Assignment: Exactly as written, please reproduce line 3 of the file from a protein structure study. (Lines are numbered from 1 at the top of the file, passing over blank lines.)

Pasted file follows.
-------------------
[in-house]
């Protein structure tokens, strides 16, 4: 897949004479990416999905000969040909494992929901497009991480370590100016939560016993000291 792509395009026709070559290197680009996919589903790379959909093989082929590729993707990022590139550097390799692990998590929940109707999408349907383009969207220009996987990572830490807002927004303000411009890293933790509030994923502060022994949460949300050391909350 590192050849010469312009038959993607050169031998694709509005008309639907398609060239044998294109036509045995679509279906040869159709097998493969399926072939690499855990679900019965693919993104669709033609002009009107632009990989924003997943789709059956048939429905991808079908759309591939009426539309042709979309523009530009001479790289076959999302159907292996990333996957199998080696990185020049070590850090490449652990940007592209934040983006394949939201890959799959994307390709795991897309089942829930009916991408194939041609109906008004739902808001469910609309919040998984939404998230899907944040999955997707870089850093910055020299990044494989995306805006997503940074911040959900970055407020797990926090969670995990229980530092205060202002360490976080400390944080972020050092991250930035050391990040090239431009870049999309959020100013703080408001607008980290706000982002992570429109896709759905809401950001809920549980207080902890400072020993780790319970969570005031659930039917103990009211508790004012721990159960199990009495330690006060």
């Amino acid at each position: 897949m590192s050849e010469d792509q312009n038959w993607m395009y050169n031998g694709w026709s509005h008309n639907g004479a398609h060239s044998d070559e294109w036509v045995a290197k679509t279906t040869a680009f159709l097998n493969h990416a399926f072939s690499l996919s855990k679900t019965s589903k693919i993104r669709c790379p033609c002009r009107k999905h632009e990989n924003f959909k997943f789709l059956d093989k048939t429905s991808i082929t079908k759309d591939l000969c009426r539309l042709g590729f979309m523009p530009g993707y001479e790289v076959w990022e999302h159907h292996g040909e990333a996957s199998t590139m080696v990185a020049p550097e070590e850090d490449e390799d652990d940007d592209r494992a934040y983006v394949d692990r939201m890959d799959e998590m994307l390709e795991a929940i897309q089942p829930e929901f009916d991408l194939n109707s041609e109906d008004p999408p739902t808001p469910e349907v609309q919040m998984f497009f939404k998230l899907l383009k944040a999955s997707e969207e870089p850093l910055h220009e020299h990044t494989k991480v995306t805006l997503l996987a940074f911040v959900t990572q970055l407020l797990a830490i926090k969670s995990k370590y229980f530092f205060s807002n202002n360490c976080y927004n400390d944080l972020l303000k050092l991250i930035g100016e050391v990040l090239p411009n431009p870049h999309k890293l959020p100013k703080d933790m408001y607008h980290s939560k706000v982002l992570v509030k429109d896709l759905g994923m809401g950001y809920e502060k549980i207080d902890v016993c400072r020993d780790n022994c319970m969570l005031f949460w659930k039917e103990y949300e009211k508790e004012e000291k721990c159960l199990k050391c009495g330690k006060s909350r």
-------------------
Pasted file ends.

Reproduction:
């Amino acid at each position: 897949m590192s050849e010469d792509q312009n038959w993607m395009y050169n031998g694709w026709s509005h008309n639907g004479a398609h060239s044998d070559e294109w036509v045995a290197k679509t279906t040869a680009f159709l097998n493969h990416a399926f072939s690499l996919s855990k679900t019965s589903k693919i993104r669709c790379p033609c002009r009107k999905h632009e990989n924003f959909k997943f789709l059956d093989k048939t429905s991808i082929t079908k759309d591939l000969c009426r539309l042709g590729f979309m523009p530009g993707y001479e790289v076959w990022e999302h159907h292996g040909e990333a996957s199998t590139m080696v990185a020049p550097e070590e850090d490449e390799d652990d940007d592209r494992a934040y983006v394949d692990r939201m890959d799959e998590m994307l390709e795991a929940i897309q089942p829930e929901f009916d991408l194939n109707s041609e109906d008004p999408p739902t808001p469910e349907v609309q919040m998984f497009f939404k998230l899907l383009k944040a999955s997707e969207e870089p850093l910055h220009e020299h990044t494989k991480v995306t805006l997503l996987a940074f911040v959900t990572q970055l407020l797990a830490i926090k969670s995990k370590y229980f530092f205060s807002n202002n360490c976080y927004n400390d944080l972020l303000k050092l991250i930035g100016e050391v990040l090239p411009n431009p870049h999309k890293l959020p100013k703080d933790m408001y607008h980290s939560k706000v982002l992570v509030k429109d896709l759905g994923m809401g950001y809920e502060k549980i207080d902890v016993c400072r020993d780790n022994c319970m969570l005031f949460w659930k039917e103990y949300e009211k508790e004012e000291k721990c159960l199990k050391c009495g330690k006060s909350r």